Company directors who attempt to “sidestep” their tax liabilities by forcing their company into insolvency will face tougher penalties from next year.
The new legislation has been published as part of the new Draft Finance Bill 2019/20.
According to the document, the ‘tax abuse using company insolvencies’ rule will target those who “artificially and unfairly” seek to avoid their tax liabilities, “arising from avoidance, evasion or ‘phoenixism’, through the misuse of insolvency of companies”.
Phoenixism and phoenixing are the terms used to describe the process of carrying on the same business activities through a series of companies where each becomes insolvent. While the insolvent company’s business continues, it does not carry its debts over to the new company.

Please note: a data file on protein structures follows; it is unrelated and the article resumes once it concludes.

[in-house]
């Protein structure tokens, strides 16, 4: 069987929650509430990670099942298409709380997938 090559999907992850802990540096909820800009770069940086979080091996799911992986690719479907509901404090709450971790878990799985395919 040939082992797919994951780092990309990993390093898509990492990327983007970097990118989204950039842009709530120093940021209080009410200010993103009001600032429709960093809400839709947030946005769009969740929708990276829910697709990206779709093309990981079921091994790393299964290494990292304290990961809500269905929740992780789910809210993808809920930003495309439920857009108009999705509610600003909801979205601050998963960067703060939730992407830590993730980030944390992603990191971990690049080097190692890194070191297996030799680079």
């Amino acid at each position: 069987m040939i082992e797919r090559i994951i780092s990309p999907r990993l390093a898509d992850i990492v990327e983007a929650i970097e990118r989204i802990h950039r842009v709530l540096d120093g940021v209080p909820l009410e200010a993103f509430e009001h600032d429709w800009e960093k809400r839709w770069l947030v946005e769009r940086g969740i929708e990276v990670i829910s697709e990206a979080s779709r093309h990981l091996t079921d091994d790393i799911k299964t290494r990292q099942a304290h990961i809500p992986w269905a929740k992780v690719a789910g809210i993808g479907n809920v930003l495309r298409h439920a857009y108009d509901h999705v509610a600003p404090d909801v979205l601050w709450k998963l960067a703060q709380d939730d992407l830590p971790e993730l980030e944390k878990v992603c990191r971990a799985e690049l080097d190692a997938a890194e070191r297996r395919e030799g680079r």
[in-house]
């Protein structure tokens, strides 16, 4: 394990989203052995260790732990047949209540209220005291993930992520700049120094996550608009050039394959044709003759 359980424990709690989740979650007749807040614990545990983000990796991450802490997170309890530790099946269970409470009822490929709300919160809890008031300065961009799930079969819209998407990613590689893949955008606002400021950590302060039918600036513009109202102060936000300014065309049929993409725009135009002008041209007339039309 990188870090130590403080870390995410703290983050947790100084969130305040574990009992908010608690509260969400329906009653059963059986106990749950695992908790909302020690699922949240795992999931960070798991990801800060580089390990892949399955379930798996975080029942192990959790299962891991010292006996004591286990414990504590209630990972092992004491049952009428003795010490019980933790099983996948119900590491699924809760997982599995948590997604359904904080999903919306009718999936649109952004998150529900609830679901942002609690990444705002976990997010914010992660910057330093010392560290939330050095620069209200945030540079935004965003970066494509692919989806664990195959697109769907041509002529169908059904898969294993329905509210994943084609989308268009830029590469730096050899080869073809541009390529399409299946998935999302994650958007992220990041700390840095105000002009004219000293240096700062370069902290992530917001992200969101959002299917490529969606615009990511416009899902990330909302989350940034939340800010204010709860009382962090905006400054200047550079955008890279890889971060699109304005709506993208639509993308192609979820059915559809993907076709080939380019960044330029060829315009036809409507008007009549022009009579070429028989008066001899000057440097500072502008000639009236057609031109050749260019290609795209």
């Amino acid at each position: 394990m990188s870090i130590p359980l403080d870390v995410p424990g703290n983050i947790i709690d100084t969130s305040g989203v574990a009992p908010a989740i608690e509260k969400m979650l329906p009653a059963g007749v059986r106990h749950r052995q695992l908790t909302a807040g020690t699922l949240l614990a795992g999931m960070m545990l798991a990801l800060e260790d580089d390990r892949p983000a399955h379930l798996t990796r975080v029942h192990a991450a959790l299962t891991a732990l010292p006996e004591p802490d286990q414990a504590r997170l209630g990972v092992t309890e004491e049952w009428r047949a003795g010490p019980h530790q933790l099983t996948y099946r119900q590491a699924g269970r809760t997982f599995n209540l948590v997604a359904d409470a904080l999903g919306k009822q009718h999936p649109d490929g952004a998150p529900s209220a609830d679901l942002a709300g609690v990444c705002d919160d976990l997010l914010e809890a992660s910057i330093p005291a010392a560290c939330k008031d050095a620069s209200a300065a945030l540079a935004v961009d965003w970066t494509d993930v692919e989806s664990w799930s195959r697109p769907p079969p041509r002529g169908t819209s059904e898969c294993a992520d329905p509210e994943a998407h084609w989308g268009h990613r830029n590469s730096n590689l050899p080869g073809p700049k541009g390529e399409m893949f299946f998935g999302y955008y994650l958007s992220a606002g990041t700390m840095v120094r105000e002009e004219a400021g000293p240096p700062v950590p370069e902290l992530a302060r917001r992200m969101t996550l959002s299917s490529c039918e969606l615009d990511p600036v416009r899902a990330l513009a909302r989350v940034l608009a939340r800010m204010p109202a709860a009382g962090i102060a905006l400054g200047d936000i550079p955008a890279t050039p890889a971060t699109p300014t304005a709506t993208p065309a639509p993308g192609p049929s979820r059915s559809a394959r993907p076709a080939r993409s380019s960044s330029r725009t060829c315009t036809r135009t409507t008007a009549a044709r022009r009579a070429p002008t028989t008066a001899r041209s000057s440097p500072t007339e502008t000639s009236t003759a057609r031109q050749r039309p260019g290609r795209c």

The Government is now looking to stamp out this activity by making directors and other persons connected to the company “jointly and severally liable for the avoidance, evasion or ‘phoenixism’ debts of the corporate entity”.
The new legislation is expected to go into effect from April 2020.
Welcoming the move, Stuart Frith, President of insolvency and restructuring trade body R3, said: “Our members have long raised concerns that some directors are deliberately dissolving businesses to avoid paying their debts. A strengthened disqualification regime will be an important part of ensuring that directors are less likely to walk away from their responsibilities.”
The news comes shortly after the Government confirmed its intentions to make HM Revenue & Customs (HMRC) a preferred creditor in insolvency with respect to certain taxes.
The rule aims to return taxes that are temporarily held by a business, such as income tax and VAT, to the treasury as intended.
Smailes Goldie Group
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